2014 (English)Doctoral thesis, comprehensive summary (Other academic)
Abstract [en]

The overall aim of the thesis was to study post-resuscitation care of cardiac arrest (CA) patients with a focus on therapeutic hypothermia treatment, outcomes up to six months post-CA and relatives’ experiences during the hospital stay.

In Paper I, the aim was to asses effectiveness of hypothermia treatment with cold, 4°C, intravenous crystalloid infusion combined with ice packs. In conclusion, the described cooling method was found to be useful for inducing and maintaining hypothermia, allowed good temperature control during rewarming and to be feasible in clinical practice.

The aim in Paper II was to investigate biomarkers and the association of serum glial fibrillary acidic protein (GFAP) levels with outcome, and to compare GFAP with neuron-specific enolas (NSE) and S100B. The result showed increased GFAP levels in the poor outcome group, but did not show sufficient sensitivity to predict neurological outcome. Both NSE and S100B were shown to be better predictors. A combination of the investigated biomarkers did not increase the ability to predict neurological outcome.

In Paper III, the aim was to investigate whether there were any changes in and correlations between anxiety, depression and health-related quality of life (HRQoL) over time, between hospital discharge and one and six months post-CA. There was improvement over time in HRQoL, but changes over time in anxiety and depression were not found. Physical problems seemed to affect HRQoL more than psychological problems. The results also indicate that the less anxiety and depression patients perceive, the better their HRQoL.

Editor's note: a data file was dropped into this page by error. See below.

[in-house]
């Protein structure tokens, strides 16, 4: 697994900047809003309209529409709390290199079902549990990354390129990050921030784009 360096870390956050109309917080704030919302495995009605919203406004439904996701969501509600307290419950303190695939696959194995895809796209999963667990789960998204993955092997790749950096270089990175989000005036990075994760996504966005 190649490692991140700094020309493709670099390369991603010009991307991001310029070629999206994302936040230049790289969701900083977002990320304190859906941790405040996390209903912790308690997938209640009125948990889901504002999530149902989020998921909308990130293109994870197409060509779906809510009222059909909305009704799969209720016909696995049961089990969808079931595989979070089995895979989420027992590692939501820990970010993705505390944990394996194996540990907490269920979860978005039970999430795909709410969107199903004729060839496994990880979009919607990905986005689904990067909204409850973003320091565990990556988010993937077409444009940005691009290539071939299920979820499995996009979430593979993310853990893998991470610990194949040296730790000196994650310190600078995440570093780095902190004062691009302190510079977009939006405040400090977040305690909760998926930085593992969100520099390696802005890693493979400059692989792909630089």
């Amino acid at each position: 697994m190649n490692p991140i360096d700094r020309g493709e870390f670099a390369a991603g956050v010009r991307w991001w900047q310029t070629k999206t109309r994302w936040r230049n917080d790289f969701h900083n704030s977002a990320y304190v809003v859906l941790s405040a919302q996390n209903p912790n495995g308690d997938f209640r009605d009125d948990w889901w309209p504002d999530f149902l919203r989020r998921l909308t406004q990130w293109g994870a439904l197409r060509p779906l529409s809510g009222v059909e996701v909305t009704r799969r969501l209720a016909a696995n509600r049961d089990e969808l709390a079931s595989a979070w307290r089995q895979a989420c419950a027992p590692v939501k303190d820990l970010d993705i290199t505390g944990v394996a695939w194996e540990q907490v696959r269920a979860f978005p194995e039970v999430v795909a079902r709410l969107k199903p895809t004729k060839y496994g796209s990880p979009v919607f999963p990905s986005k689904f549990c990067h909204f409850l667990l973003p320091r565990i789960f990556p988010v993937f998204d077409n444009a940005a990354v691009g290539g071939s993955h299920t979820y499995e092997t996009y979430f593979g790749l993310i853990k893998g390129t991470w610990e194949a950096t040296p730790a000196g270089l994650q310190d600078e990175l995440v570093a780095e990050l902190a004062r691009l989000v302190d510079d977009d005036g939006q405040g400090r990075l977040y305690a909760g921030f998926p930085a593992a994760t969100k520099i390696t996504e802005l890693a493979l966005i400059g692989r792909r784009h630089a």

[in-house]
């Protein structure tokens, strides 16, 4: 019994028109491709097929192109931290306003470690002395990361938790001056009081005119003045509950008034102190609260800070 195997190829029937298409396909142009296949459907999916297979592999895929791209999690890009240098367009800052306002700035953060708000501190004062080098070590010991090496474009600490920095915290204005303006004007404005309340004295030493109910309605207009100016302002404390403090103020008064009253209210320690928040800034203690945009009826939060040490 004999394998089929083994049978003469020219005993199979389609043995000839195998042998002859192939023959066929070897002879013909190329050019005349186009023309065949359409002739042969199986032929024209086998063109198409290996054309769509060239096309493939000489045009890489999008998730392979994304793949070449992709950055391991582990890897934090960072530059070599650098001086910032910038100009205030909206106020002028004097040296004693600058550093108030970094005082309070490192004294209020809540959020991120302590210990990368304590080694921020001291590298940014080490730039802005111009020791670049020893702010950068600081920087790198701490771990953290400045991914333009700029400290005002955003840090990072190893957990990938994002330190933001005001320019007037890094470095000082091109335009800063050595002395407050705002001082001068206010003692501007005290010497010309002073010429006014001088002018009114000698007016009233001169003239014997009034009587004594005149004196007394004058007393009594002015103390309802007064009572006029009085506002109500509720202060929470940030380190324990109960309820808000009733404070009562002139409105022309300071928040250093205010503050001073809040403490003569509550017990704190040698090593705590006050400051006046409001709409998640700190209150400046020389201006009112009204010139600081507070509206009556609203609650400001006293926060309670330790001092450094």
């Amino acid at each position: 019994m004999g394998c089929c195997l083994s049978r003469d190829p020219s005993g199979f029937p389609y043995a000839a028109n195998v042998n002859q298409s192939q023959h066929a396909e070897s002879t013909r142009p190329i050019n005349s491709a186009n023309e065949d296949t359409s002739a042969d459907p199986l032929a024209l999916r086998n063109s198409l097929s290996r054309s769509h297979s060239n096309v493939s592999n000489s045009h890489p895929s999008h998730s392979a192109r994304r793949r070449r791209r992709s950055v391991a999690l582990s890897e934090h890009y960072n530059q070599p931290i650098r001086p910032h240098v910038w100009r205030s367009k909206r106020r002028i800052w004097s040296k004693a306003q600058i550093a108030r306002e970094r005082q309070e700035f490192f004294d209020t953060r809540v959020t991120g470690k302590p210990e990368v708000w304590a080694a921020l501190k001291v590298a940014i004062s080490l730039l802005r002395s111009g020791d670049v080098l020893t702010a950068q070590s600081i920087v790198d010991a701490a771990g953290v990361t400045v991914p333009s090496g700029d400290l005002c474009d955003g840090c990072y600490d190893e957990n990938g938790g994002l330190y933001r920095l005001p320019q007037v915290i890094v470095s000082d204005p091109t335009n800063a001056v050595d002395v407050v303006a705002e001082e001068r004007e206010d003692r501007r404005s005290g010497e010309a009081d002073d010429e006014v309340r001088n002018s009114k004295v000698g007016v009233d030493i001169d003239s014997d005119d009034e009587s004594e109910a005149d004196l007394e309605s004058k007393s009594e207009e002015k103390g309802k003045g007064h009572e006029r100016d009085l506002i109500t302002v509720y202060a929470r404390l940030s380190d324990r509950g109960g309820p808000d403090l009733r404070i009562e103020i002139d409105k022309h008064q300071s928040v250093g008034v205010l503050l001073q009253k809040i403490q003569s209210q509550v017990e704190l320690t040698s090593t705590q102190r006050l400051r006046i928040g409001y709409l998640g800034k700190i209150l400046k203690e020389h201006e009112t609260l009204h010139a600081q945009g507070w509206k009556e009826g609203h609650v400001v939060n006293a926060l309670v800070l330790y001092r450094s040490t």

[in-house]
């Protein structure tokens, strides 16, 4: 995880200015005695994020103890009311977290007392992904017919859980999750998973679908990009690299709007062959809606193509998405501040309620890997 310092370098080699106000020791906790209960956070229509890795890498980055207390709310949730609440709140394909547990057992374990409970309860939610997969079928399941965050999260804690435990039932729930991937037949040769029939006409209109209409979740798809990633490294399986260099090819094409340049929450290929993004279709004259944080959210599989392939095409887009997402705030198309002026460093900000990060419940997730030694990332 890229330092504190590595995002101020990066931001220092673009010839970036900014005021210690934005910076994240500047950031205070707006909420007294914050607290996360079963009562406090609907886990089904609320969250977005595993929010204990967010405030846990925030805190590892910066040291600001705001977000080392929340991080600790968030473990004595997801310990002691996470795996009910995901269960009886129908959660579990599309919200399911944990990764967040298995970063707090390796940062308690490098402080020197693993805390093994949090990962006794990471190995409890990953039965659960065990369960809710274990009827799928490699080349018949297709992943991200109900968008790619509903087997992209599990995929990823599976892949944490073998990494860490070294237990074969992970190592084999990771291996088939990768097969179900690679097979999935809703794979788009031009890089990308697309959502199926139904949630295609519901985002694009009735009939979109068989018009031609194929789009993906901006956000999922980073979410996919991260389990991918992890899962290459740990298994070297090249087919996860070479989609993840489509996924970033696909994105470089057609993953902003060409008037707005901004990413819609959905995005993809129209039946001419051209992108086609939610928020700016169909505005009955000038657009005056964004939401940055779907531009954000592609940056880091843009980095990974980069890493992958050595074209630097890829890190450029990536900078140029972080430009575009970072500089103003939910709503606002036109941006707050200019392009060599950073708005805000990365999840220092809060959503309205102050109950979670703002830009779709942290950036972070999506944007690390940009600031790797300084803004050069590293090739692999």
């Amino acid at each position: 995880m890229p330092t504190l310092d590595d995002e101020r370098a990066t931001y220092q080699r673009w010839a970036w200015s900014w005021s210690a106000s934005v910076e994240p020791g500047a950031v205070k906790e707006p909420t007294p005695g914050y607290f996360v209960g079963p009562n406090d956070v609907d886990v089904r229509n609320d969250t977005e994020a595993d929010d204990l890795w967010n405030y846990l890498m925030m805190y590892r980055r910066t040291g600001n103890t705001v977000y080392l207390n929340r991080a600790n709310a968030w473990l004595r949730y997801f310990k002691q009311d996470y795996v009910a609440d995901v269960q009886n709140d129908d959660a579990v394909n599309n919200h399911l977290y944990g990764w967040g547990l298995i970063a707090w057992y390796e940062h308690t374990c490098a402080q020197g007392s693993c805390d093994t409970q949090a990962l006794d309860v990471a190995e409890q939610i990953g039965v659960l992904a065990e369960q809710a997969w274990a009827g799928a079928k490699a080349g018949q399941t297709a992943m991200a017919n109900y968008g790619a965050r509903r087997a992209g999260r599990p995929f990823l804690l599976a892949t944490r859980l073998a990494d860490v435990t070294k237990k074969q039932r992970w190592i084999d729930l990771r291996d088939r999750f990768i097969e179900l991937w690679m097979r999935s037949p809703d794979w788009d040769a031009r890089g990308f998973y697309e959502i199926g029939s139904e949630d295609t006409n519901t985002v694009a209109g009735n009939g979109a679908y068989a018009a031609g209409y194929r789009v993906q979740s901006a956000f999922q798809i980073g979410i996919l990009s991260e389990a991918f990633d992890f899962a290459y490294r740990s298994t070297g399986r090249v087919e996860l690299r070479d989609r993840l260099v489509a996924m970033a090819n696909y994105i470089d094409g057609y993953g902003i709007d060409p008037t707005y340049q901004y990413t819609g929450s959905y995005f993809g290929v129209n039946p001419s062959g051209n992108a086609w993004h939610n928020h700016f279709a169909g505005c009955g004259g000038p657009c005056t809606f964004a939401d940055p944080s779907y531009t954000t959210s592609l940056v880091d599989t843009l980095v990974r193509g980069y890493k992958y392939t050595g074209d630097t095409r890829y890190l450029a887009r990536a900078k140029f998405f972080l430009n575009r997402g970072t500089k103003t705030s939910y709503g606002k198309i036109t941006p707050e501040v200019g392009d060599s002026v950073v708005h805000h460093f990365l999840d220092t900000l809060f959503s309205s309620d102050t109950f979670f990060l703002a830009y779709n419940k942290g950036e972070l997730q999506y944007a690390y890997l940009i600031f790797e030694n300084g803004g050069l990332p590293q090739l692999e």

In the fourth paper, the aim was to describe relatives’ experiences during the next of kin’s hospital stay after surviving a CA. The analysis resulted in three themes: The first period of chaos, Feeling secure in a difficult situation, and Living in a changed existence.

In conclusion, the results of the thesis have helped to improve knowledge within the areas studied and reveal aspects that should be taken into account in the overall treatment of this group of patients. The thesis have also shown the importance of developing an overall view and establishing a chain of care from an individual’s CA until follow-up for both the patient and his/her relatives.

Place, publisher, year, edition, pages
Uppsala: Acta Universitatis Upsaliensis, 2014. 78 p.
Series
Digital Comprehensive Summaries of Uppsala Dissertations from the Faculty of Medicine, ISSN 1651-6206 ; 1021
Keyword
cardiac arrest, therapeutic hypothermia, prognostication, outcome, quality of life, relatives
National Category
Anesthesiology and Intensive Care
Research subject
Medical Science
Identifiers
urn:nbn:se:uu:diva-229758 (URN)978-91-554-9009-6 (ISBN)
Public defence
2014-10-10, Enghoffsalen, ingång 50 bv., Akademiska sjukhuset, Uppsala, 13:00 (Swedish)
Opponent
Supervisors
Available from: 2014-09-18 Created: 2014-08-12 Last updated: 2015-01-22

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Larsson, Ing-MarieWallin, EwaRubertsson, Sten